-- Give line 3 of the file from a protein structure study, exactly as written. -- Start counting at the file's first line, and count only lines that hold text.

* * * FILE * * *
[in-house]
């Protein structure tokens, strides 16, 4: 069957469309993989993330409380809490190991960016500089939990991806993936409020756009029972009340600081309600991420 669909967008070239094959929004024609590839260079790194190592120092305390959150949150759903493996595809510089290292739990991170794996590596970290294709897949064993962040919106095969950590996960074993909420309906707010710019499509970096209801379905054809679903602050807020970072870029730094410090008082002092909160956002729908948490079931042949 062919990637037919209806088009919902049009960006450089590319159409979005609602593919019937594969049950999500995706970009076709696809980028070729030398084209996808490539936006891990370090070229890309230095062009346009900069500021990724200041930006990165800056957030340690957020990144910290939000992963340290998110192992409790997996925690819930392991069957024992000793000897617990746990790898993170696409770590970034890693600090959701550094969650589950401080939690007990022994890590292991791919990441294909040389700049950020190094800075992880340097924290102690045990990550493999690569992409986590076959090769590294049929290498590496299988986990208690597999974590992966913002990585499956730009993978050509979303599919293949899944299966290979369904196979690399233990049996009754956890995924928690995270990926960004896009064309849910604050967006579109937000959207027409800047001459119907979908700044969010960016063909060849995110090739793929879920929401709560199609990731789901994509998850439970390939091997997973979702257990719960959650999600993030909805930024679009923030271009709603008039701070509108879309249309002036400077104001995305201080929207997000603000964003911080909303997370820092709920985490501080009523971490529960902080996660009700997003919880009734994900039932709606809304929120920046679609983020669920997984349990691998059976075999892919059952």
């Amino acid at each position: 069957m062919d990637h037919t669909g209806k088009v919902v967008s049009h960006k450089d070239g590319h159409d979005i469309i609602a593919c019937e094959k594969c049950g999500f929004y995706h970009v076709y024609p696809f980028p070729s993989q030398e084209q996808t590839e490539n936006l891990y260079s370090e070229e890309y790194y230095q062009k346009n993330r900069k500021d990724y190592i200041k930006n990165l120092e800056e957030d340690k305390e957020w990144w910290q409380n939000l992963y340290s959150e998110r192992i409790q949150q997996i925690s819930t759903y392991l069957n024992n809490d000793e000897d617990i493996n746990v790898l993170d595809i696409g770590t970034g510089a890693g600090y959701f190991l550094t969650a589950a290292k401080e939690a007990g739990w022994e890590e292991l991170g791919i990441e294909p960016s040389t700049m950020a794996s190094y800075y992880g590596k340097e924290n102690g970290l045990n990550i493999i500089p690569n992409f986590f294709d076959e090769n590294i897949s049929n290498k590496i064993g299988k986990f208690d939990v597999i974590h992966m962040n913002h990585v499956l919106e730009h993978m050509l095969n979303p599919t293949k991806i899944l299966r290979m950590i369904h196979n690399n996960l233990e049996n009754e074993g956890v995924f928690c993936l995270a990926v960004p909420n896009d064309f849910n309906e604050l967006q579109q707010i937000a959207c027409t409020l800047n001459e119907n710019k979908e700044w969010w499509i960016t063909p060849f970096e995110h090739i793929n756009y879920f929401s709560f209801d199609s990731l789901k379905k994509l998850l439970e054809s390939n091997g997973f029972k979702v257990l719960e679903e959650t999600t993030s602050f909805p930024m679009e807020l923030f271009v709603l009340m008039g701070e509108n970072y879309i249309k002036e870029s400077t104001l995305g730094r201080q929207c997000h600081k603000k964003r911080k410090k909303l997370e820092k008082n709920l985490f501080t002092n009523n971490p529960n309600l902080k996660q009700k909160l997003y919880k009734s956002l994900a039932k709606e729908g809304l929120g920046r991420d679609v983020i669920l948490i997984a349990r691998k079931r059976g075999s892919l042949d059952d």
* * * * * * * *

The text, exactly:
């Amino acid at each position: 069957m062919d990637h037919t669909g209806k088009v919902v967008s049009h960006k450089d070239g590319h159409d979005i469309i609602a593919c019937e094959k594969c049950g999500f929004y995706h970009v076709y024609p696809f980028p070729s993989q030398e084209q996808t590839e490539n936006l891990y260079s370090e070229e890309y790194y230095q062009k346009n993330r900069k500021d990724y190592i200041k930006n990165l120092e800056e957030d340690k305390e957020w990144w910290q409380n939000l992963y340290s959150e998110r192992i409790q949150q997996i925690s819930t759903y392991l069957n024992n809490d000793e000897d617990i493996n746990v790898l993170d595809i696409g770590t970034g510089a890693g600090y959701f190991l550094t969650a589950a290292k401080e939690a007990g739990w022994e890590e292991l991170g791919i990441e294909p960016s040389t700049m950020a794996s190094y800075y992880g590596k340097e924290n102690g970290l045990n990550i493999i500089p690569n992409f986590f294709d076959e090769n590294i897949s049929n290498k590496i064993g299988k986990f208690d939990v597999i974590h992966m962040n913002h990585v499956l919106e730009h993978m050509l095969n979303p599919t293949k991806i899944l299966r290979m950590i369904h196979n690399n996960l233990e049996n009754e074993g956890v995924f928690c993936l995270a990926v960004p909420n896009d064309f849910n309906e604050l967006q579109q707010i937000a959207c027409t409020l800047n001459e119907n710019k979908e700044w969010w499509i960016t063909p060849f970096e995110h090739i793929n756009y879920f929401s709560f209801d199609s990731l789901k379905k994509l998850l439970e054809s390939n091997g997973f029972k979702v257990l719960e679903e959650t999600t993030s602050f909805p930024m679009e807020l923030f271009v709603l009340m008039g701070e509108n970072y879309i249309k002036e870029s400077t104001l995305g730094r201080q929207c997000h600081k603000k964003r911080k410090k909303l997370e820092k008082n709920l985490f501080t002092n009523n971490p529960n309600l902080k996660q009700k909160l997003y919880k009734s956002l994900a039932k709606e729908g809304l929120g920046r991420d679609v983020i669920l948490i997984a349990r691998k079931r059976g075999s892919l042949d059952d």